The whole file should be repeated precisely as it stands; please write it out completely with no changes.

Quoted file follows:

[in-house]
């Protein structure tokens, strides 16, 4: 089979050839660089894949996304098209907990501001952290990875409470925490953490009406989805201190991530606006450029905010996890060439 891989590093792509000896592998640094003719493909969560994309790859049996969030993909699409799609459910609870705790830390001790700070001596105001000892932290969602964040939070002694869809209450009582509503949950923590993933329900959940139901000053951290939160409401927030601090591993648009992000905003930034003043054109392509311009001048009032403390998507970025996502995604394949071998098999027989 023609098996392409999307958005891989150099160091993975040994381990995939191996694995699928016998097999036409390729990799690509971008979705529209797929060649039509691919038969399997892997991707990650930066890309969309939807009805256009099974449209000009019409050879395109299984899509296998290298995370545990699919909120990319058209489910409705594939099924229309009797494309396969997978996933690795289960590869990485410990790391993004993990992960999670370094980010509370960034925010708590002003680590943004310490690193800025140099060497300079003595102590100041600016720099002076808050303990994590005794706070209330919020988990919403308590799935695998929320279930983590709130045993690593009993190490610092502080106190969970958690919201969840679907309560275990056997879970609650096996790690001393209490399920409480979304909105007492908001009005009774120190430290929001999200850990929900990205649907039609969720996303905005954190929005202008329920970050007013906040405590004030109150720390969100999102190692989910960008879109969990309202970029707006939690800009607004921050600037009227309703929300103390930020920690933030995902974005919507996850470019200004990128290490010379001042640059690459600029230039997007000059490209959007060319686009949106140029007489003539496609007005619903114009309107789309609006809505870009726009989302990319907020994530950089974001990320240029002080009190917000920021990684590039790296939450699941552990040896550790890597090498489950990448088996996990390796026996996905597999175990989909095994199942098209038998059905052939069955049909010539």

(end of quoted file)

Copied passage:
[in-house]
């Protein structure tokens, strides 16, 4: 089979050839660089894949996304098209907990501001952290990875409470925490953490009406989805201190991530606006450029905010996890060439 891989590093792509000896592998640094003719493909969560994309790859049996969030993909699409799609459910609870705790830390001790700070001596105001000892932290969602964040939070002694869809209450009582509503949950923590993933329900959940139901000053951290939160409401927030601090591993648009992000905003930034003043054109392509311009001048009032403390998507970025996502995604394949071998098999027989 023609098996392409999307958005891989150099160091993975040994381990995939191996694995699928016998097999036409390729990799690509971008979705529209797929060649039509691919038969399997892997991707990650930066890309969309939807009805256009099974449209000009019409050879395109299984899509296998290298995370545990699919909120990319058209489910409705594939099924229309009797494309396969997978996933690795289960590869990485410990790391993004993990992960999670370094980010509370960034925010708590002003680590943004310490690193800025140099060497300079003595102590100041600016720099002076808050303990994590005794706070209330919020988990919403308590799935695998929320279930983590709130045993690593009993190490610092502080106190969970958690919201969840679907309560275990056997879970609650096996790690001393209490399920409480979304909105007492908001009005009774120190430290929001999200850990929900990205649907039609969720996303905005954190929005202008329920970050007013906040405590004030109150720390969100999102190692989910960008879109969990309202970029707006939690800009607004921050600037009227309703929300103390930020920690933030995902974005919507996850470019200004990128290490010379001042640059690459600029230039997007000059490209959007060319686009949106140029007489003539496609007005619903114009309107789309609006809505870009726009989302990319907020994530950089974001990320240029002080009190917000920021990684590039790296939450699941552990040896550790890597090498489950990448088996996990390796026996996905597999175990989909095994199942098209038998059905052939069955049909010539």